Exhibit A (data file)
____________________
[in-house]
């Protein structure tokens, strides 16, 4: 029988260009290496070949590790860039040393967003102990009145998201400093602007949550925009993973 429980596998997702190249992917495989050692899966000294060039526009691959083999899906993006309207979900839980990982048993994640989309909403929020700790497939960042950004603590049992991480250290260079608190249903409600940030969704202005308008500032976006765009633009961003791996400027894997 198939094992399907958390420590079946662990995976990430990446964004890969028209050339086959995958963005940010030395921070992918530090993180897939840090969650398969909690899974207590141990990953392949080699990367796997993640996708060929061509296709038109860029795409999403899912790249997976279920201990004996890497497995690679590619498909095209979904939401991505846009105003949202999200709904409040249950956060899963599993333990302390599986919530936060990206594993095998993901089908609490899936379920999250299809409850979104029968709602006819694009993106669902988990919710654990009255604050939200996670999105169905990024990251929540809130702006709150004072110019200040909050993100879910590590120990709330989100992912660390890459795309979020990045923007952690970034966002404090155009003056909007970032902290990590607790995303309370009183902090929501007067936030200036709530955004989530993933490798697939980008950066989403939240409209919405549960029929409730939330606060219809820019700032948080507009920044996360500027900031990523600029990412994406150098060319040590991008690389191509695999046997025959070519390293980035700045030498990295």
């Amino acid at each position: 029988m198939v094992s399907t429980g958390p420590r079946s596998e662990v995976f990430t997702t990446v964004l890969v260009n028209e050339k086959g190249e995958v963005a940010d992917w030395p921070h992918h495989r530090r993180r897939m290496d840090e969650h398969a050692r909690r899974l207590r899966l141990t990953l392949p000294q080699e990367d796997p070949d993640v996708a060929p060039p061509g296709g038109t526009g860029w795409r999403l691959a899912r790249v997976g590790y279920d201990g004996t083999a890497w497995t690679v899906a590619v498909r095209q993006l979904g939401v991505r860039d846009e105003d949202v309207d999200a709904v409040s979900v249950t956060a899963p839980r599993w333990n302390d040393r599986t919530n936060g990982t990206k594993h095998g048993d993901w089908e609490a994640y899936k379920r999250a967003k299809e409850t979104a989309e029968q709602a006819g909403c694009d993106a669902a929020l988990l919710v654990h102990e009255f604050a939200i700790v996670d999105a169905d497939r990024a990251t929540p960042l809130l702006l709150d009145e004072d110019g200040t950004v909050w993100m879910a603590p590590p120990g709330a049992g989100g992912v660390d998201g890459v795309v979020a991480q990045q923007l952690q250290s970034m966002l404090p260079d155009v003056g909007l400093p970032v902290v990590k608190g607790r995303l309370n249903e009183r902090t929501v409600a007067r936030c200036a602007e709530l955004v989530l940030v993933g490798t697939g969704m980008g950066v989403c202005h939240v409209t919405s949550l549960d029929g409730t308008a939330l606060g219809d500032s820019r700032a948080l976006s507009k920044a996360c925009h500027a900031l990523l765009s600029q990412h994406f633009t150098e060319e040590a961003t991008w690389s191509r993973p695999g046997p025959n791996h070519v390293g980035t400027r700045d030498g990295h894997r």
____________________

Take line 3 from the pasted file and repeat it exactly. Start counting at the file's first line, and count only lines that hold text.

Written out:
């Amino acid at each position: 029988m198939v094992s399907t429980g958390p420590r079946s596998e662990v995976f990430t997702t990446v964004l890969v260009n028209e050339k086959g190249e995958v963005a940010d992917w030395p921070h992918h495989r530090r993180r897939m290496d840090e969650h398969a050692r909690r899974l207590r899966l141990t990953l392949p000294q080699e990367d796997p070949d993640v996708a060929p060039p061509g296709g038109t526009g860029w795409r999403l691959a899912r790249v997976g590790y279920d201990g004996t083999a890497w497995t690679v899906a590619v498909r095209q993006l979904g939401v991505r860039d846009e105003d949202v309207d999200a709904v409040s979900v249950t956060a899963p839980r599993w333990n302390d040393r599986t919530n936060g990982t990206k594993h095998g048993d993901w089908e609490a994640y899936k379920r999250a967003k299809e409850t979104a989309e029968q709602a006819g909403c694009d993106a669902a929020l988990l919710v654990h102990e009255f604050a939200i700790v996670d999105a169905d497939r990024a990251t929540p960042l809130l702006l709150d009145e004072d110019g200040t950004v909050w993100m879910a603590p590590p120990g709330a049992g989100g992912v660390d998201g890459v795309v979020a991480q990045q923007l952690q250290s970034m966002l404090p260079d155009v003056g909007l400093p970032v902290v990590k608190g607790r995303l309370n249903e009183r902090t929501v409600a007067r936030c200036a602007e709530l955004v989530l940030v993933g490798t697939g969704m980008g950066v989403c202005h939240v409209t919405s949550l549960d029929g409730t308008a939330l606060g219809d500032s820019r700032a948080l976006s507009k920044a996360c925009h500027a900031l990523l765009s600029q990412h994406f633009t150098e060319e040590a961003t991008w690389s191509r993973p695999g046997p025959n791996h070519v390293g980035t400027r700045d030498g990295h894997r």